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  4. The Ballad of Villon and Fat Madge by François Villon
The Ballad of Villon and Fat Madge

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‘’Tis no sin for a man to labour in his vocation.’ -Falstaff
‘The night cometh, when no man can work.’

What though the beauty I love and serve be cheap,
Ought you to take me for a beast or fool?
All things a man could wish are in her keep;
For her I turn swashbuckler in love’s school.
When folk drop in, I take my pot and stool
And fall to drinking with no more ado.
I fetch them bread, fruit, cheese, and water, too;
I say all’s right so long as I’m well paid;
‘Look in again when your flesh troubles you,
Inside this brothel where we drive our trade.’

But soon the devil’s among us flesh and fell,
When penniless to bed comes Madge my whore;
I loathe the very sight of her like hell.
I snatch gown, girdle, surcoat, all she wore,
And tell her, these shall stand against her score.
She grips her hips with both hands, cursing God,
Swearing by Jesus’ body, bones, and blood,
That they shall not. Then I, no whit dismayed,
Cross her cracked nose with some stray shiver of wood
Inside this brothel where we drive our trade.

When all’s made up she drops me a windy word,
Bloat like a beetle puffed and poisonous:
Grins, thumps my pate, and calls me dickey-bird,
And cuffs me with a fist that’s ponderous.
We sleep like logs, being drunken both of us;
Then when we wake her womb begins to stir;
To save her seed she gets me under her
Wheezing and whining, flat as planks are laid:
And thus she spoils me for a whoremonger
Inside this brothel where we drive our trade.

Blow, hail or freeze, I’ve bread here baked rent free!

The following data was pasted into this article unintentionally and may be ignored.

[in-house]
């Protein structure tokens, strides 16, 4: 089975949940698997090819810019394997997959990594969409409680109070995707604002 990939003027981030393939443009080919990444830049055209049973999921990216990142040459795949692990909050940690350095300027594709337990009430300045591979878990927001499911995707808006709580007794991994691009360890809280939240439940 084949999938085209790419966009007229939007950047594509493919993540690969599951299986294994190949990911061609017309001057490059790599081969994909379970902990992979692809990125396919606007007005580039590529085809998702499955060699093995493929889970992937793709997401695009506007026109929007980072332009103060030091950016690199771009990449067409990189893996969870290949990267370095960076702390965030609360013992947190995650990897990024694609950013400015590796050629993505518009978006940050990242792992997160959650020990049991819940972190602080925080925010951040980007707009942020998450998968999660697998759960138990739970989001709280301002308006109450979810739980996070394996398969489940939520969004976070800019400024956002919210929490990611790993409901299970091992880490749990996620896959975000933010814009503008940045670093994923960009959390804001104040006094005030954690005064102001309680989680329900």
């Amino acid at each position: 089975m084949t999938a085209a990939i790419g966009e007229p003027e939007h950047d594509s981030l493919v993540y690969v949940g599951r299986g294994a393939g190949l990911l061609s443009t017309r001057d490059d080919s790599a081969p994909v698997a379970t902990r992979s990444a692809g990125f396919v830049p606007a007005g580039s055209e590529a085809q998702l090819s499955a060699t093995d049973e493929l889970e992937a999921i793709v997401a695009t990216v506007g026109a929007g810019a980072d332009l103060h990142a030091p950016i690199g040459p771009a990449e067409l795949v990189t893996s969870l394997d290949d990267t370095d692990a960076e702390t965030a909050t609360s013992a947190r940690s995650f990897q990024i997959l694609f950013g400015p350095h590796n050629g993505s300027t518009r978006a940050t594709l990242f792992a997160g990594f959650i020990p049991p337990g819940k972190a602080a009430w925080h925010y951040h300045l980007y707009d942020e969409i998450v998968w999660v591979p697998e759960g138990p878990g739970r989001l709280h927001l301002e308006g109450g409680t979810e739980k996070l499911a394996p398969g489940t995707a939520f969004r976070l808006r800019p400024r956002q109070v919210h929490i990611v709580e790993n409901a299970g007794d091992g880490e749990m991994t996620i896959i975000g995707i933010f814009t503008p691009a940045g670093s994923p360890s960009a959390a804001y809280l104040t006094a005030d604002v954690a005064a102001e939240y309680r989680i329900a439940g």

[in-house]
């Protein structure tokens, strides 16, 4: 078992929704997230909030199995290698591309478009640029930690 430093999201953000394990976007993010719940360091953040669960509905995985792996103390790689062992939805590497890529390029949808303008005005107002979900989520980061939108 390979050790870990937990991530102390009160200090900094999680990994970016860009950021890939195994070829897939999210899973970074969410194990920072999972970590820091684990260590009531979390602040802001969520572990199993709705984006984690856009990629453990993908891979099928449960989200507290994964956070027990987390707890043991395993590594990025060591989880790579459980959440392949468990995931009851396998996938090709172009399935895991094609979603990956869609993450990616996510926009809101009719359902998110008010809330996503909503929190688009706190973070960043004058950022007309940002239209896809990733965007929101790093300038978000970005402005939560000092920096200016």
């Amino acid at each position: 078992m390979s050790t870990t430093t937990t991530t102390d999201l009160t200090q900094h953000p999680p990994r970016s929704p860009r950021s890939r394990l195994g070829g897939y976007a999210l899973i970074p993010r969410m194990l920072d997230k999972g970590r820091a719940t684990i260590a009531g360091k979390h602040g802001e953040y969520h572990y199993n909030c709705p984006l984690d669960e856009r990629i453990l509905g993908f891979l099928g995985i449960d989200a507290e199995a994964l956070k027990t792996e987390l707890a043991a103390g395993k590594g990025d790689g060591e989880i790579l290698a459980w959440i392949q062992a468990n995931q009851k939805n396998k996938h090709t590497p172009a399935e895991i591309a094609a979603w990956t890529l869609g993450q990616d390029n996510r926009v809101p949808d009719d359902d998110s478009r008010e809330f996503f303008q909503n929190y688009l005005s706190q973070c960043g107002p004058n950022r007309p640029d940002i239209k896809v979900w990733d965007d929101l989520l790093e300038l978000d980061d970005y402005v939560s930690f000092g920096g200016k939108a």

Whoring’s my trade, and my whore pleases me;
Bad cat, bad rat; we’re just the same if weighed.
We that love filth, filth follows us, you see;
Honour flies from us, as from her we flee
Inside this brothel where we drive our trade.

I bequeath likewise to fat Madge
This little song to learn and study;
By god’s head she’s a sweet fat fadge,
Devout and soft of flesh and ruddy;
I love her with my soul and body,
So doth she me, sweet dainty thing.
If you fall in with such a lady,
Read it, and give it her to sing.



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The Ballad of Villon and Fat Madge

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  • Although his verse gained him little or no financial success during his life, Francois Villon is today perhaps the best-known French poet of the Middle Ages. His works surfaced in several manuscripts shortly after his disappearance in 1463, and the first printed collection of his poetry—the Levet edition—came out as early as 1489. More than one hundred printed editions followed, and Villon’s poetry has been translated into more than twenty-five languages. At the request of King Francis I, the poet Clément Marot prepared the first critical edition of Villon’s work in 1533. Basing his edition on previous printed editions, Marot supplemented it “avecques l’ayde de bons vieillards qui en savent par cueur” (with the aid of good old men who know it by heart). That old men had learned Villon’s work by heart and that Marot’s edition went through fifteen reprintings from 1533 to 1542 attest to the poet’s popularity....

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